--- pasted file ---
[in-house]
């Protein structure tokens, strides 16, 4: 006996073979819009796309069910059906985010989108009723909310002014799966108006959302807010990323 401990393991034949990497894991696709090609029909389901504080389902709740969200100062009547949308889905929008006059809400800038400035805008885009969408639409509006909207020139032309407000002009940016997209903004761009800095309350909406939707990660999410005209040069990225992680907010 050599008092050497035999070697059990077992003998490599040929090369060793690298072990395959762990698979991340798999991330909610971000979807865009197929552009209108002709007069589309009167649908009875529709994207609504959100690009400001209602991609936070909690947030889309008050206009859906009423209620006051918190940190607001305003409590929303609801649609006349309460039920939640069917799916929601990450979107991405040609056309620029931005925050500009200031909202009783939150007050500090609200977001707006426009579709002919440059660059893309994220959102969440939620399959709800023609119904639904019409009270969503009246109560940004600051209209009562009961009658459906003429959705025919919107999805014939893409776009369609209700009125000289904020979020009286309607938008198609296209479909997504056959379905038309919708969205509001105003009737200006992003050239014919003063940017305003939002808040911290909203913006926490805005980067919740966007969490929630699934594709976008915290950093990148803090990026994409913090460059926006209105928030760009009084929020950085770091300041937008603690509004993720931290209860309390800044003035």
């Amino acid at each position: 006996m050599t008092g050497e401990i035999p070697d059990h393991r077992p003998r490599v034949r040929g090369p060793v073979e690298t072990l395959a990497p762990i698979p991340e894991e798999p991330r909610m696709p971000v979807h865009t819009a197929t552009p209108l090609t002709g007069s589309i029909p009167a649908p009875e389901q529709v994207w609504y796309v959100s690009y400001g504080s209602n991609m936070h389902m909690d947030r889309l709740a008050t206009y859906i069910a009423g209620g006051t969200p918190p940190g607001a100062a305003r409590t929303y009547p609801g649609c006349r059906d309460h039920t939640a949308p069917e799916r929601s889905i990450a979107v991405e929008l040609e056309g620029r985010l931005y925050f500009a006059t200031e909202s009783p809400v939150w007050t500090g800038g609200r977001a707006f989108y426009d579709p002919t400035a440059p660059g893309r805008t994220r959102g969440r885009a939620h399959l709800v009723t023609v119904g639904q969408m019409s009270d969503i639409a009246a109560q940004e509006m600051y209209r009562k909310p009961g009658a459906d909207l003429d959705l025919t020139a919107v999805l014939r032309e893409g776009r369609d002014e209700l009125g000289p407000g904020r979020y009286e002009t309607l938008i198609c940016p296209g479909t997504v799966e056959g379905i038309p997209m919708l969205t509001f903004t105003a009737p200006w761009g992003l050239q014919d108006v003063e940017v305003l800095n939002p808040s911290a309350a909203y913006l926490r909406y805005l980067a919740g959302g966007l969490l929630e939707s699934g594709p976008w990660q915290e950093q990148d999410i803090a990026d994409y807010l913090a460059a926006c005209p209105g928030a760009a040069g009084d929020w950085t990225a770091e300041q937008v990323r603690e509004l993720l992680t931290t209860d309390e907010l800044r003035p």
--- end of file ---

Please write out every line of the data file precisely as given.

[in-house]
């Protein structure tokens, strides 16, 4: 006996073979819009796309069910059906985010989108009723909310002014799966108006959302807010990323 401990393991034949990497894991696709090609029909389901504080389902709740969200100062009547949308889905929008006059809400800038400035805008885009969408639409509006909207020139032309407000002009940016997209903004761009800095309350909406939707990660999410005209040069990225992680907010 050599008092050497035999070697059990077992003998490599040929090369060793690298072990395959762990698979991340798999991330909610971000979807865009197929552009209108002709007069589309009167649908009875529709994207609504959100690009400001209602991609936070909690947030889309008050206009859906009423209620006051918190940190607001305003409590929303609801649609006349309460039920939640069917799916929601990450979107991405040609056309620029931005925050500009200031909202009783939150007050500090609200977001707006426009579709002919440059660059893309994220959102969440939620399959709800023609119904639904019409009270969503009246109560940004600051209209009562009961009658459906003429959705025919919107999805014939893409776009369609209700009125000289904020979020009286309607938008198609296209479909997504056959379905038309919708969205509001105003009737200006992003050239014919003063940017305003939002808040911290909203913006926490805005980067919740966007969490929630699934594709976008915290950093990148803090990026994409913090460059926006209105928030760009009084929020950085770091300041937008603690509004993720931290209860309390800044003035």
């Amino acid at each position: 006996m050599t008092g050497e401990i035999p070697d059990h393991r077992p003998r490599v034949r040929g090369p060793v073979e690298t072990l395959a990497p762990i698979p991340e894991e798999p991330r909610m696709p971000v979807h865009t819009a197929t552009p209108l090609t002709g007069s589309i029909p009167a649908p009875e389901q529709v994207w609504y796309v959100s690009y400001g504080s209602n991609m936070h389902m909690d947030r889309l709740a008050t206009y859906i069910a009423g209620g006051t969200p918190p940190g607001a100062a305003r409590t929303y009547p609801g649609c006349r059906d309460h039920t939640a949308p069917e799916r929601s889905i990450a979107v991405e929008l040609e056309g620029r985010l931005y925050f500009a006059t200031e909202s009783p809400v939150w007050t500090g800038g609200r977001a707006f989108y426009d579709p002919t400035a440059p660059g893309r805008t994220r959102g969440r885009a939620h399959l709800v009723t023609v119904g639904q969408m019409s009270d969503i639409a009246a109560q940004e509006m600051y209209r009562k909310p009961g009658a459906d909207l003429d959705l025919t020139a919107v999805l014939r032309e893409g776009r369609d002014e209700l009125g000289p407000g904020r979020y009286e002009t309607l938008i198609c940016p296209g479909t997504v799966e056959g379905i038309p997209m919708l969205t509001f903004t105003a009737p200006w761009g992003l050239q014919d108006v003063e940017v305003l800095n939002p808040s911290a309350a909203y913006l926490r909406y805005l980067a919740g959302g966007l969490l929630e939707s699934g594709p976008w990660q915290e950093q990148d999410i803090a990026d994409y807010l913090a460059a926006c005209p209105g928030a760009a040069g009084d929020w950085t990225a770091e300041q937008v990323r603690e509004l993720l992680t931290t209860d309390e907010l800044r003035p």